When React was first introduced, one of the features that caught most people’s attention (and drew the most criticism) was JSX. If you’re learning React, or have ever seen any code examples, you probably did a double-take at the syntax. What is this strange amalgamation of HTML and JavaScript? Is this even real code?

Let’s take a look at what JSX actually is, how it works, and why the heck we’d want to be mixing HTML and JS in the first place!

What is JSX?

Defined by the React Docs as an “extension to JavaScript” or “syntax sugar for callingReact.createElement(component, props, ...children))

”, JSX is what makes writing your React Components easy.

JSX is considered a domain-specific language (DSL), which can look very similar to a template language, such as Mustache, Thymeleaf, Razor, Twig, or others.

It doesn’t render out to HTML directly, but instead renders to React Classes that are consumed by the Virtual DOM. Eventually, through the mysterious magic of the Virtual DOM, it will make its way to the page and be rendered out to HTML.

How Does it Work?

JSX is basically still just JavaScript with some extra functionality. With JSX, you can write code that looks very similar to HTML or XML, but you have the power of seamlessly mixing JavaScript methods and variables into your code. JSX is interpreted by a transpiler, such as Babel, and rendered to JavaScript code that the UI Framework (React, in this case) can understand.

Don’t like JSX? That’s cool. It’s technically not required, and the React Docs actually include a section on using “React Without JSX”. Let me warn you right now, though, it’s not pretty. Don’t believe me? Take a look.


class SitePoint extends Component {

    render() {

        return (

           <div>My name is <span>{this.props.myName}</span></div>




React Sans JSX:

class SitePoint extends Component {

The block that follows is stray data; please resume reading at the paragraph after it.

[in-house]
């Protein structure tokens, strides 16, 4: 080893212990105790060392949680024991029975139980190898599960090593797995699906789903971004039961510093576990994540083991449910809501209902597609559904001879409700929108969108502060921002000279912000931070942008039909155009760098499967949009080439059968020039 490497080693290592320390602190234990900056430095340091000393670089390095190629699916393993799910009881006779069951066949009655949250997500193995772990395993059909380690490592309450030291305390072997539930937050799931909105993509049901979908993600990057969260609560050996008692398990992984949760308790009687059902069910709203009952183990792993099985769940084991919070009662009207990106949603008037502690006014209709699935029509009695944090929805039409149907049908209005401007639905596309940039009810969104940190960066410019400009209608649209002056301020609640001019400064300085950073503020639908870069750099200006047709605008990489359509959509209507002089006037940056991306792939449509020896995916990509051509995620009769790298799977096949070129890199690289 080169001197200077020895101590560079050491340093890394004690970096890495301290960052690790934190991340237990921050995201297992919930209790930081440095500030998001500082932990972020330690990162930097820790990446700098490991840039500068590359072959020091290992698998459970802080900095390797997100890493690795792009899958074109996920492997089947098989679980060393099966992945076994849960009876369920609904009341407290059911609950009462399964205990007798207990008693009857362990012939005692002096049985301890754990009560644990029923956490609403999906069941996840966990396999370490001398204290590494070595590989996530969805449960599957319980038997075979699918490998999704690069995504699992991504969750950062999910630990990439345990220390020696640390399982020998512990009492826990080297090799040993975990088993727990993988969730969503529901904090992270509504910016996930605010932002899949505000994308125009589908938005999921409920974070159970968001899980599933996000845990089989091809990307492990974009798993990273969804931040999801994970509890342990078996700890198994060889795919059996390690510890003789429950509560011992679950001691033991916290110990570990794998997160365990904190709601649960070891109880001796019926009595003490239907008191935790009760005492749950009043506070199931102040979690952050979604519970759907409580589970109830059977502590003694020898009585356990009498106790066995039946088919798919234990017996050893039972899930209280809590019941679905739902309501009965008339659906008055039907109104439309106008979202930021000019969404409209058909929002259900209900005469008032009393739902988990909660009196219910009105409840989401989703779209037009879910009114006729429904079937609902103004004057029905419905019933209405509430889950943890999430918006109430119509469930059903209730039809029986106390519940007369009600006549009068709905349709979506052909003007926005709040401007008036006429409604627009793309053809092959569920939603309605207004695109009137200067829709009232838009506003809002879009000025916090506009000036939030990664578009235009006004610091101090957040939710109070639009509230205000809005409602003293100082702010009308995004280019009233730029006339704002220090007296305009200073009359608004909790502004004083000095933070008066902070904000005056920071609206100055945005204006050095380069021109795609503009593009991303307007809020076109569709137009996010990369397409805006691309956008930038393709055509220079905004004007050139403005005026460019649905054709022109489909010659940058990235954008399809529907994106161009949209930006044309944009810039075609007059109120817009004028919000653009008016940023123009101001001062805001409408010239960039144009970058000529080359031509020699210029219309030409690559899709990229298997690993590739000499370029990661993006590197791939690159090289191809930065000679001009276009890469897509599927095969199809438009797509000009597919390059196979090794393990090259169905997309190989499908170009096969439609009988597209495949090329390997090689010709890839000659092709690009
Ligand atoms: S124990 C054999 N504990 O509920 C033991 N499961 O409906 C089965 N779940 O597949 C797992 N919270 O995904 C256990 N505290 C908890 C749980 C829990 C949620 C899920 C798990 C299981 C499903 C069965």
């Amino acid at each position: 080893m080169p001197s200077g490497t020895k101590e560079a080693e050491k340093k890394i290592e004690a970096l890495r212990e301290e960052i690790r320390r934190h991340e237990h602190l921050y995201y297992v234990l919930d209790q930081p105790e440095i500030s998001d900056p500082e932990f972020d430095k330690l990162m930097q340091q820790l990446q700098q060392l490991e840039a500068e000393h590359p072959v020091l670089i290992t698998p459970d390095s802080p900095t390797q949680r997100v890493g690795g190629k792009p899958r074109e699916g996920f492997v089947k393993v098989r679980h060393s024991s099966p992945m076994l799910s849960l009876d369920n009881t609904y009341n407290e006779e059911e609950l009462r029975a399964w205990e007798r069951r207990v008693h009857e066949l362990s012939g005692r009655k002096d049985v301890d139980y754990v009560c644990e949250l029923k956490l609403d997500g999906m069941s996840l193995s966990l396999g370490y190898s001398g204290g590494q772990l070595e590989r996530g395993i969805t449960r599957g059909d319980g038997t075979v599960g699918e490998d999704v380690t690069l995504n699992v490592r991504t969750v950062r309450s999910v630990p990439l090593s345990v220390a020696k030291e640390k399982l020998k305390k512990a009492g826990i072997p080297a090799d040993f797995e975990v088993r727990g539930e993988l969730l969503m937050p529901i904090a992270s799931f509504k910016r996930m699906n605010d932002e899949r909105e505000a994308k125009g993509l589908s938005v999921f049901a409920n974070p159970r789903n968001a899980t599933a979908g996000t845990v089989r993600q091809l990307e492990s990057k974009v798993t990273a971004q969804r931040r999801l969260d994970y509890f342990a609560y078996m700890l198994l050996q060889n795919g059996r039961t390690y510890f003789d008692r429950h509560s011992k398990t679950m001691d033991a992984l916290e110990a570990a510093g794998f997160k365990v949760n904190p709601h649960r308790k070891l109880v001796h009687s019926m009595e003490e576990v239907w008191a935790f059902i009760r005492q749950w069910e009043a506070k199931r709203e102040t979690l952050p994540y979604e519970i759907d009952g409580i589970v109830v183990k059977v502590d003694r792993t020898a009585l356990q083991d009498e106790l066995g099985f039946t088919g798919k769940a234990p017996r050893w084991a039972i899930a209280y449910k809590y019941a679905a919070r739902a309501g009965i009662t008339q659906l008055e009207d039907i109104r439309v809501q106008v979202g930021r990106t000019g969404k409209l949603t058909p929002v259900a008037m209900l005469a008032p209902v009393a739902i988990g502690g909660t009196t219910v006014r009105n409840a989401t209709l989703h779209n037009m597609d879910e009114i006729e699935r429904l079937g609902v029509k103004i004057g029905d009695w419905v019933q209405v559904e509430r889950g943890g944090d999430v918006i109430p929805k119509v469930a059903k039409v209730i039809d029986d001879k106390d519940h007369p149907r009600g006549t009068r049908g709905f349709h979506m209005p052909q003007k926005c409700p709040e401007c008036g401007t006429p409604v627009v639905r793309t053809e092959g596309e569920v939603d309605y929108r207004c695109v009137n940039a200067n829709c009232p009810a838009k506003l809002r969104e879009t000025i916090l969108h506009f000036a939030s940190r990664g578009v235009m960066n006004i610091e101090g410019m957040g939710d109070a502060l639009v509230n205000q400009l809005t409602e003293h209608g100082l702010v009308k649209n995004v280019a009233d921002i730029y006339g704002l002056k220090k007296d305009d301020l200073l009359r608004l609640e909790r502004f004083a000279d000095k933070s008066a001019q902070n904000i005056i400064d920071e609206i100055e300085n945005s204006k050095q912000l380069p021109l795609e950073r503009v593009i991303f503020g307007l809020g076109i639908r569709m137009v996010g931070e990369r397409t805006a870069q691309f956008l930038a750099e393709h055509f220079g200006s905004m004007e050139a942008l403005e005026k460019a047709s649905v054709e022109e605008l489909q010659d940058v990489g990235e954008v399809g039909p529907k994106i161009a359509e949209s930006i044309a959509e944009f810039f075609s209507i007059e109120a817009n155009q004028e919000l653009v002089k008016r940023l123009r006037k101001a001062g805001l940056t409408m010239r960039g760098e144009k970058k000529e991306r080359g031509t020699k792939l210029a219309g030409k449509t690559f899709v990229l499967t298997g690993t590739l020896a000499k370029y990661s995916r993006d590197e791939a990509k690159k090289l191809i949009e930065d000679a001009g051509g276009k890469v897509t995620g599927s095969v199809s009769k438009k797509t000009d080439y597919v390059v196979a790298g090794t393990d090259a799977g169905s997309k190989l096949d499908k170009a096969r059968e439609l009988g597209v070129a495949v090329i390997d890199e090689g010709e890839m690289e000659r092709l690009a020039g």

render() {
return React.createElement(
“My name is”,
Sure, looking at those small example pieces of code on that page you might be thinking, “Oh, that’s not so bad, I could do that.” But could you imagine writing an entire application like that?

The example is just two simple nested HTML elements, nothing fancy. Basically, just a nested

Hello World.

Trying to write your React application without JSX would be extremely time consuming and, if you’re like most of us other developers out here working as characters in DevLand™, it will very likely quickly turn into a convoluted spaghetti code mess. Yuck!

Using frameworks and libraries and things like that are meant to make our lives easier, not harder. I’m sure we’ve all seen the overuse and abuse of libraries or frameworks in our careers, but using JSX with your React is definitely not one of those cases.

What About Separation of Concerns?

Now, for those of us who learned to not mix our HTML with our JS — how bad it was, and how if we did, our applications would be haunted by the Bug Gods of the Apocalypse — mixing your HTML inside of your JavaScript probably seems like all kinds of wrong. After all, you have to maintain a Separation of Concerns at all costs! The world depends on it!